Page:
If this is not acceptable (You live overseas or otherwise can’t use fax or postal mail) there is a means of getting Google to accept emailed requests:

  1. Create a digital version of your handwritten signature (either by scanning it in or drawing it directly into an image editor)
  2. Paste your DMCA notice into your word processor (I highly recommend OpenOffice, it’s free and has native PDF support)
  3. Place your signature image into the file
  4. Export it as a PDF (or place another universal format)
  5. Email it to Google’s DMCA Agent (PDF)

While this can be a great deal of hassle, especially if you don’t have the software or the signature ready in advance, it can be done and does work without having to fax or mail Google.

If nothing else, it provides an alternative to the paper-based ways that Google preaches.

Conclusions

While there’s little doubt that Google’s DMCA policy is unusual and requires extra steps, it can be worked with, but only after some extra effort.

Personally, I’ve been very lucky that only a few cases of mine have involved Google. Since I avoid reporting sites for removal from search engines (I can almost always get them removed at the host level) I’ve only had two or three cases that involved Google, both dealing with their Blogger service.

Bloggers, on the other hand, may not be so lucky. With the bulk of splogging still taking place on the Google’s Blogger service, a large percentage of the infirngement they encounter will likely take place on Google’s servers. I too, as more and more of my content moves into blog format, find myself wrestling with this issue.

With so much of the Internet passing through Google, it is important for everyone to be aware of Google’s requirements so they can protect their content on their server. While it would be nice to see Google join the rest of the Web in these matters, and perhaps help establish some kind of standard practice that can greatly simplify things for copyright holders, the decison will come down to what their attorneys and their policymakers say (Idea: Perhaps Google could establish an internal signature database that enables a complaintant to send a signature once and have it valid for their email address from then on, might be a useful way to bridge some of the gap.).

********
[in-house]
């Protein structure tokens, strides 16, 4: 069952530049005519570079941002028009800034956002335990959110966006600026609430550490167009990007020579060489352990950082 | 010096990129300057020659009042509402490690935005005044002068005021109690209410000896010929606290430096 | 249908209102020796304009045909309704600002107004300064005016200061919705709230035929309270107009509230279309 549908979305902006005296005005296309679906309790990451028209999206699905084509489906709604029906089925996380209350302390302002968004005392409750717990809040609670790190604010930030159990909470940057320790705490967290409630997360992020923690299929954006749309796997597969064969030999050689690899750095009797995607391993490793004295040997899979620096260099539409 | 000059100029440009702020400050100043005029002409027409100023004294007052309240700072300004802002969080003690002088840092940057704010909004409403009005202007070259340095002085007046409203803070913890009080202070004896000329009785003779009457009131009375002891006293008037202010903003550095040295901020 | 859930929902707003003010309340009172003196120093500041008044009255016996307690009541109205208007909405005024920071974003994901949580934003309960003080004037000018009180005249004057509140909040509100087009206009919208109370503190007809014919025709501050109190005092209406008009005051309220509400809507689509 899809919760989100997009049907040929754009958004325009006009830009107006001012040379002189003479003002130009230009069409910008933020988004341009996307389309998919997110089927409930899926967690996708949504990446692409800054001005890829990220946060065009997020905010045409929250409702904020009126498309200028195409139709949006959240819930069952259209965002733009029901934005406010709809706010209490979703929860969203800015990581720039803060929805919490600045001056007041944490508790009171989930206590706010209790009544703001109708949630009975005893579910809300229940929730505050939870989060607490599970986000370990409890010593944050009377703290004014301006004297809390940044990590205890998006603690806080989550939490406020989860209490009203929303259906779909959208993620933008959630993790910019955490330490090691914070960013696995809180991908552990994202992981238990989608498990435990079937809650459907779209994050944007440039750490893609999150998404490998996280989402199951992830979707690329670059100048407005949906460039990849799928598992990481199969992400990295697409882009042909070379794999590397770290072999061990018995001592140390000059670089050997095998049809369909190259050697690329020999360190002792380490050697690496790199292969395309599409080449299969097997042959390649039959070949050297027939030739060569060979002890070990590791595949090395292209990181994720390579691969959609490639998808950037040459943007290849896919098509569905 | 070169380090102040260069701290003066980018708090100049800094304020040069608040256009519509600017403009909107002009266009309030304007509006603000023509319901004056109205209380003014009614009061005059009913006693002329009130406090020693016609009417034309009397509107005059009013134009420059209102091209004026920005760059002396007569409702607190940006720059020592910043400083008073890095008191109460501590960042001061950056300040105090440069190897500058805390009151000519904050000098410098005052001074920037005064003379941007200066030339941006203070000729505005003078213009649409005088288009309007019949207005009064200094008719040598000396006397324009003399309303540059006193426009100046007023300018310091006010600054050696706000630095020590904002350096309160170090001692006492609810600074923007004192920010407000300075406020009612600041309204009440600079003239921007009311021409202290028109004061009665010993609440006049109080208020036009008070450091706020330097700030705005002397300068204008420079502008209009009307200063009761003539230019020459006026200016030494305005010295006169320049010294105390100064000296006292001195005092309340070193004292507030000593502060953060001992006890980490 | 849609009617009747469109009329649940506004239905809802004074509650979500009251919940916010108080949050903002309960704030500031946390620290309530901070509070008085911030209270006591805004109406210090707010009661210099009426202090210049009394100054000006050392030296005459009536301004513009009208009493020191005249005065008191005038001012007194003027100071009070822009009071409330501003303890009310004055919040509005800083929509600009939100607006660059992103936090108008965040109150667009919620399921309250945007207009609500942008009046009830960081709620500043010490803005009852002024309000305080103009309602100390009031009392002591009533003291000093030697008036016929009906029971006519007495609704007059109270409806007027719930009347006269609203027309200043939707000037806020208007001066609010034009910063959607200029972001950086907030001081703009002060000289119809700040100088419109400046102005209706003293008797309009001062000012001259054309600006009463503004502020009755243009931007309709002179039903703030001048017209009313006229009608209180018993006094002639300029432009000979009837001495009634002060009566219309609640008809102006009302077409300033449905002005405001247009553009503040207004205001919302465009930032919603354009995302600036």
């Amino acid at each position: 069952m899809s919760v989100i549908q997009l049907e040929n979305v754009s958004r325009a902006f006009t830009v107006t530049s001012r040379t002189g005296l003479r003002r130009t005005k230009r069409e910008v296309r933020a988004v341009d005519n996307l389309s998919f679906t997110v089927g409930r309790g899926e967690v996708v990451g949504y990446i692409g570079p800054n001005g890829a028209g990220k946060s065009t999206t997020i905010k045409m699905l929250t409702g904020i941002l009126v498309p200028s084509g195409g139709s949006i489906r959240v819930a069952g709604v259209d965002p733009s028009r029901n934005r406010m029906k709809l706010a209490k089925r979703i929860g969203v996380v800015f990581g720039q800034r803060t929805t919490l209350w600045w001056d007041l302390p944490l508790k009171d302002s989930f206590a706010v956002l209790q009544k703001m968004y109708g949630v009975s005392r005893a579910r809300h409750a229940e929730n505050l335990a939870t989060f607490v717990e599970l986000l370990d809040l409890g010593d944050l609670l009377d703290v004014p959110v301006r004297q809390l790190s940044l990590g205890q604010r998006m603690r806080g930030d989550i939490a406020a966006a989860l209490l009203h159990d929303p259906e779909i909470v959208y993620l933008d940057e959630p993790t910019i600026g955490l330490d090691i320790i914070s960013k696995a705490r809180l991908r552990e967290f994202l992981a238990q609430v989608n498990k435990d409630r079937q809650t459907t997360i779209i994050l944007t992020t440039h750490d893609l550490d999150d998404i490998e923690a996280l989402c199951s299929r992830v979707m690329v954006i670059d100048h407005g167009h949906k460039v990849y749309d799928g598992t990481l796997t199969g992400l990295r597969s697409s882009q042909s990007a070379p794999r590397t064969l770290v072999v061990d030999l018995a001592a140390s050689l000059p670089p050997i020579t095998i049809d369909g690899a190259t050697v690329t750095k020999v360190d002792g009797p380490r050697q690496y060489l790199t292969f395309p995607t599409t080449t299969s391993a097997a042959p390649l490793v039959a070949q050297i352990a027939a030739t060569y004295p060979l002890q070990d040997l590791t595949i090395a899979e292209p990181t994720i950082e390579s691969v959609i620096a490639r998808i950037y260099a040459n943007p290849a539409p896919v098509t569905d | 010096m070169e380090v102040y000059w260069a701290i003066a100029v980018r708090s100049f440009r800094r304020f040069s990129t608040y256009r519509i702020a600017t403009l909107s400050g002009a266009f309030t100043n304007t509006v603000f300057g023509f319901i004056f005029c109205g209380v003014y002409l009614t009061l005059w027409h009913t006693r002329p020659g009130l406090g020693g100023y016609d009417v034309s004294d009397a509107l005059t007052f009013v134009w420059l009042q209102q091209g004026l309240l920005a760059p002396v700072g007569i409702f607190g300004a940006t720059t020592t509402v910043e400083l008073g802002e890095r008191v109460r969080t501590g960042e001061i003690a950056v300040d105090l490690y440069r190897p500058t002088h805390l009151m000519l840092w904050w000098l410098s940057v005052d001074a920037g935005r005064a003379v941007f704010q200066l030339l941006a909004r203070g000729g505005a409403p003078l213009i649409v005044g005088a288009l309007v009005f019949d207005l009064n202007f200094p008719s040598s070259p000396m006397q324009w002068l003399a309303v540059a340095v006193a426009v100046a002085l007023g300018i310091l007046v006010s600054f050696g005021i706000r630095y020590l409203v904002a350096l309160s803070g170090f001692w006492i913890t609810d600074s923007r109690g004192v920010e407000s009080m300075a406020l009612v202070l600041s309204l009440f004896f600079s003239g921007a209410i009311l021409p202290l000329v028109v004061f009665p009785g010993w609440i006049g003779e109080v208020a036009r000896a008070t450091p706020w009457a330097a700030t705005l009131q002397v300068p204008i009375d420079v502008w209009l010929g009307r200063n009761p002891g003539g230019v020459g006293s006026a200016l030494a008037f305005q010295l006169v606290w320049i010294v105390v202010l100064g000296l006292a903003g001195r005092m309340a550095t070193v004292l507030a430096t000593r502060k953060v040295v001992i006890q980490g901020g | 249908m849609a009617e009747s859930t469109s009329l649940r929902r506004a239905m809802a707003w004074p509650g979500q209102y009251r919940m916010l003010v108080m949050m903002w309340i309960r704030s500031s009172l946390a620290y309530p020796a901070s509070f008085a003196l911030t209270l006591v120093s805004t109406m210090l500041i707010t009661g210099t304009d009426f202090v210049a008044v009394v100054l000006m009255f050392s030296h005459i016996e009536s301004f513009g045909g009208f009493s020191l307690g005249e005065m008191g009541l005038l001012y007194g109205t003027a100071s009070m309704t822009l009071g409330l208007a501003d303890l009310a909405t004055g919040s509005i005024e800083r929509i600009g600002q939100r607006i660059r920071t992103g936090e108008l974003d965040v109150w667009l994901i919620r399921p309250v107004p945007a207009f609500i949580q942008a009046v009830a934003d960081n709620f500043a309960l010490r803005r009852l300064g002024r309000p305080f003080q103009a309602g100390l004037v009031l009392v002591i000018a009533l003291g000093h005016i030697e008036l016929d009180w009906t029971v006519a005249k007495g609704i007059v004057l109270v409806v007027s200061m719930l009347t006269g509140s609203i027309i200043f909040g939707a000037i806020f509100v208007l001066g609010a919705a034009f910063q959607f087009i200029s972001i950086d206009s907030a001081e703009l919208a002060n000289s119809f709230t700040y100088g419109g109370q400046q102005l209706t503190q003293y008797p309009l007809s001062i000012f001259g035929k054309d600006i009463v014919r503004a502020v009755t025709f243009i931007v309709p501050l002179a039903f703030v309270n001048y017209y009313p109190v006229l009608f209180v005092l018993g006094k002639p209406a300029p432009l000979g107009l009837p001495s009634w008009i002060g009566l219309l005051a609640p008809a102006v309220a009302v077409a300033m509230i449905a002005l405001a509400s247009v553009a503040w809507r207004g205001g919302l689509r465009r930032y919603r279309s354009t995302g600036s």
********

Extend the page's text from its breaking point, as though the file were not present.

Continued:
Still, I am eager to hear what others have to say on this issue. Also, if any lawyers reading this can provide insight into the legality of this practice, I would be very interested.

In the meantime though, cooperation, even in the midst of disagreement, is critical. In order to work together for a better tomorrow, we have to work together today.

That’s why I bear no ill will agianst Google and consider them as a "Citizen" in most respects (they do respond quickly and effectively to complaints that meet their creteria), but I  do have a lot of questions that, to date, have gone unanswered.

[tags]Plagiarism, Content Theft, Google, Copyright Infringement, DMCA[/tags]